Libyan special forces killed in assault on rebel-held Benghazi

Libyan special forces killed in assault on rebel-held Benghazi
Libya's internationally recognised government offensive against militias in Benghazi ended in more bloodshed on Tuesday, when a homemade bomb killed five members of an elite army division.
2 min read
02 September, 2015
Forces loyal to the Tobruk government continued their assault on Benghazi yesterday [AFP]

A homemade bomb killed five members of Libya's special forces in Benghazi on Tuesday, as the Torbuk-government continues its assault on the rebel-held eastern city continues. 

"Two commanders... and three soldiers were killed today," army spokesman Miloud Zouai was quoted as saying.

Zouai added that the troops were advancing in a southern district of the city when the explosion occurred.

On Monday, an officer of the Tobruk force was killed by a mine in Benghazi, and three others were wounded.

Tanks from the Tobruk force attempted to advance on the west of the city on Sunday, resulting and heavy fighting resulted in four Libyan soldiers killed.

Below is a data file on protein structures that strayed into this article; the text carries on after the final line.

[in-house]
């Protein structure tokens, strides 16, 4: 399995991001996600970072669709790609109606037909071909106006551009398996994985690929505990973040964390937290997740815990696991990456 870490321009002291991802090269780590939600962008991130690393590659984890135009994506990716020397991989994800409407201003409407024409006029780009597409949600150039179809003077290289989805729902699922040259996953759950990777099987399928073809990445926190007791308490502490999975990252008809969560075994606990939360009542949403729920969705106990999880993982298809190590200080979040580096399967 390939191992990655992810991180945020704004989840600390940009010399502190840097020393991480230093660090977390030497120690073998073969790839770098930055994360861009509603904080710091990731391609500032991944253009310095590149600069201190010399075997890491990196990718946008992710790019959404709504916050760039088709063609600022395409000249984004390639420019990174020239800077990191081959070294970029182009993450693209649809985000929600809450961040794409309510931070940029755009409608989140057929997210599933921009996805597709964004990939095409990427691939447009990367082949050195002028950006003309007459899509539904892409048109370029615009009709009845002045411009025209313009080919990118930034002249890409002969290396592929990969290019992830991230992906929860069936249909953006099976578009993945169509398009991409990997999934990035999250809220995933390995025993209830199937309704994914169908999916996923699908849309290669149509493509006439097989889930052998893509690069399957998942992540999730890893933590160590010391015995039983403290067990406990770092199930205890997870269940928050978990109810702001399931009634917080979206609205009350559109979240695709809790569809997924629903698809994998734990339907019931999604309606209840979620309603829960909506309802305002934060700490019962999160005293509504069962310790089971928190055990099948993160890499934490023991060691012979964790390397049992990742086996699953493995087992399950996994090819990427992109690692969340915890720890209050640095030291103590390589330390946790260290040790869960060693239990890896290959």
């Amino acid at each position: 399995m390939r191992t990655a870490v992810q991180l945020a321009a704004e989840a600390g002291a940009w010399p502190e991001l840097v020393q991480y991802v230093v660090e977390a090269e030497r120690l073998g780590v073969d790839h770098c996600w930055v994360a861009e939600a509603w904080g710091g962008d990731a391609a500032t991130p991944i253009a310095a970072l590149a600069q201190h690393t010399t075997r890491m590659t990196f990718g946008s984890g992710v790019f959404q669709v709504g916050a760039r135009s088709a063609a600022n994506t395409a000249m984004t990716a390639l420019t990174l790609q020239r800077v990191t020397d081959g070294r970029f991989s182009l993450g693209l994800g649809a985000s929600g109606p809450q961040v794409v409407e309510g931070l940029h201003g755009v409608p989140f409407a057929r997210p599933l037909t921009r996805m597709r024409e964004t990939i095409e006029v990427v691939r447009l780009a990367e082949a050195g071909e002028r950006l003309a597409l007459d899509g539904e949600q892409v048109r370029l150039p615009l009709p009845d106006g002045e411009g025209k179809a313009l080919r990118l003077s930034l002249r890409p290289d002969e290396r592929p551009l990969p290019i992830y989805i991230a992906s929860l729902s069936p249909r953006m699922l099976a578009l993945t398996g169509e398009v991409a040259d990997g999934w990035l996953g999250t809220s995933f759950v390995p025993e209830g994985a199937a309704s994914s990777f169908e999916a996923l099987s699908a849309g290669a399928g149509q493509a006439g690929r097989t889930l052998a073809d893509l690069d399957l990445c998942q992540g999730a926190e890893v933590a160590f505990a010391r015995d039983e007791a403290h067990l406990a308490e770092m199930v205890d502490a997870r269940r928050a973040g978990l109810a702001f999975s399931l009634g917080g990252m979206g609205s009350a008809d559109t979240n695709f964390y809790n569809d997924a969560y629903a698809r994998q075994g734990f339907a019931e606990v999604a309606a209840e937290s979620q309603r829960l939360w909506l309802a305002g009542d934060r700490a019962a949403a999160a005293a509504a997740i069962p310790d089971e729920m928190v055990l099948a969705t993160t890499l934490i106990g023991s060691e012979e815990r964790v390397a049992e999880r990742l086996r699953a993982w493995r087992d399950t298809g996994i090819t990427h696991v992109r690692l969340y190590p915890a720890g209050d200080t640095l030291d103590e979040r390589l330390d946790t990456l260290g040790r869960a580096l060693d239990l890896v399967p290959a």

The Tobruk government lost control of Benghazi a year ago and has been trying to recapture the eastern city.

It has been the site of regular fighting between forces loyal to the government and armed Islamist groups since its fall to the rebels.

Artillery and air raids on the city have been inaccurate and resulted in civilian deaths and the destruction of large parts of Benghazi.

Libya descended into lawlessness following the overthrow of Muammar Gadaffi following popular protests - and then a bloody civil war - in 2011.

The country has two parliaments and two government's vying for control of the country.

Bernadino Leon, the UN's special envoy for Libya, is trying to strike a deal between the two parties.

He has been holding talks with leaders of the Tripoli and Tobruk governments in the Turkish city of Istanbul and Geneva in Switzerland, and noted "tangible results" had been achieved.

Leon is hoping the two sides will agree to a unity government, and although previous attempts to foster agreements have been met with failure.

However, the UN envoy now believes a deal can be reached in the coming weeks.